That state office then only refers those who meet minimum experience and training requirements back to the hiring county, she said. If a county does hire someone who doesn’t meet the qualifications anyway, Pennsylvania can remove unqualified people from the post.

“If an unqualified employee is hired, the county could potentially lose their federal funding for that position,” Scott said.

As in North Carolina, California’s state Department of Social Services has no role in hiring local staff, said spokesman Scott Murray.

However, a difference in California occurs if workers don’t meet minimum qualifications. They can have their appointments voided under the state’s “unlawful appointment” process. North Carolina doesn’t have a way to remove an unqualified worker. Neither does Ohio nor New York, according to their state-level departments similar to DHHS in North Carolina.

In a statement responding to CPP questions earlier this month, DHHS said, “If a county chooses to hire a candidate who does not meet (Office of State Human Resources) qualifications, it is only when (DHHS) becomes aware of the situation that (DHHS) is able to provide additional supervision, assistance and structure through a supervision and support plan and/or other resources.”

When asked how many workers or directors did not meet minimum qualifications, DHHS could not answer the question.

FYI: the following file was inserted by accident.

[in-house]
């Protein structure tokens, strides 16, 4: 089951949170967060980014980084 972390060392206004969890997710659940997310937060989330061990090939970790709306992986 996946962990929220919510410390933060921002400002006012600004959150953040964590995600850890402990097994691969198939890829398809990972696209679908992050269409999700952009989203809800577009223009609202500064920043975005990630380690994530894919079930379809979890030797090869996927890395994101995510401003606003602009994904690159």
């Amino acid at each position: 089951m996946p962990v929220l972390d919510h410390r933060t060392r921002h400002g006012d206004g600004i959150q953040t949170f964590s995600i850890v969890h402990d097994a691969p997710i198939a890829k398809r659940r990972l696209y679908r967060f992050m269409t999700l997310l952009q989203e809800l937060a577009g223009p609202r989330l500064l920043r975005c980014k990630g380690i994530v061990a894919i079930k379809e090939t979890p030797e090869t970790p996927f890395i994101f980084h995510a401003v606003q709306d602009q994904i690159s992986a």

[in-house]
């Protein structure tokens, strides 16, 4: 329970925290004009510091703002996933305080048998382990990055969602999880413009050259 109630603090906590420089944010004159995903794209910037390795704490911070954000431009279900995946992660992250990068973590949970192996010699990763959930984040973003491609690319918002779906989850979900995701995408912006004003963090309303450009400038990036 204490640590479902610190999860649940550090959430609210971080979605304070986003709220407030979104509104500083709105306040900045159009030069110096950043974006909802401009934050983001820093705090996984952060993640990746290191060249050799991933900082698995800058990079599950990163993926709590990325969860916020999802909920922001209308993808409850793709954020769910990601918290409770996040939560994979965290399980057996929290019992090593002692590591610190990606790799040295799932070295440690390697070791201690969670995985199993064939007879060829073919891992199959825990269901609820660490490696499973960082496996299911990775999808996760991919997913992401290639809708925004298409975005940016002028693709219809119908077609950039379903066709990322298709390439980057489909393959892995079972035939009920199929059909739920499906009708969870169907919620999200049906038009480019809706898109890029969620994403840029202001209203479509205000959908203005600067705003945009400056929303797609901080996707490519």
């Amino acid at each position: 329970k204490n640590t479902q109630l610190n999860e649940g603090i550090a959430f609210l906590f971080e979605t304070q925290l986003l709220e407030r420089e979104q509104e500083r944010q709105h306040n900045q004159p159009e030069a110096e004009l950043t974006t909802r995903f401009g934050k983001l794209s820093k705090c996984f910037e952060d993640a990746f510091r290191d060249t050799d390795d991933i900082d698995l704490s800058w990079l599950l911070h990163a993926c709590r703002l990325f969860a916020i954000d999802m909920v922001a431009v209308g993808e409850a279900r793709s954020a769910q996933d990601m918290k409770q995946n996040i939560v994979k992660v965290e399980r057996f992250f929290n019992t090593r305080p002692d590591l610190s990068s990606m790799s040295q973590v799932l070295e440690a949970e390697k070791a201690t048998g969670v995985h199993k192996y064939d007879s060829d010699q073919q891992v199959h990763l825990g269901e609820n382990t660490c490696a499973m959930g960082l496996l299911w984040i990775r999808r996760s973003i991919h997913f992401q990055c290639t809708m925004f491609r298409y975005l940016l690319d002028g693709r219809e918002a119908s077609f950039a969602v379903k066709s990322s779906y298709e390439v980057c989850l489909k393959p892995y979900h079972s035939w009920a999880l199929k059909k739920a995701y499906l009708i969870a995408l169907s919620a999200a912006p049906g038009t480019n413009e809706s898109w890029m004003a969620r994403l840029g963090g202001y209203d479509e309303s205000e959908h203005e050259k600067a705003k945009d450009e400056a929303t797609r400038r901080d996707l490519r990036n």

“As (DHHS) neither qualifies nor makes hiring decisions for local DSS positions, we do not have the data you requested,” the agency responded.

Different systems in most states

Previous reporting by CPP found that most states do not have the decentralized system for social services, especially child protective services, seen in North Carolina and the other states discussed above.

In many cases, a central agency based in the state capital manages regional offices.

These systems may face their own challenges, but they avoid the issues of resource inequity and local agencies ignoring state law for hiring and other policies. Because the state funds these positions and sets salary levels, lower tax bases and local fiscal concerns don’t force uncompetitive salaries on poor areas.

In addition, state management can regionalize services across multiple counties, so that adequate numbers of social workers are in place to handle the population and physical area, but only one director might be needed to oversee that region, instead of one in each county.

Asked last year about how this works in Georgia, Tom Rawlings, then-director of the state’s Division of Children and Family Services, described a system in which the state listens closely to local feedback and adjusts resources to where they are needed most.

“We can work with that county to build up the resources they need,” Rawlings said. “We are able to shift some funds around.

“If we allowed each county to provide these services, you would have a much greater discrepancy than we already do. That discrepancy is reduced to some extent due to the fact that we have a statewide system.”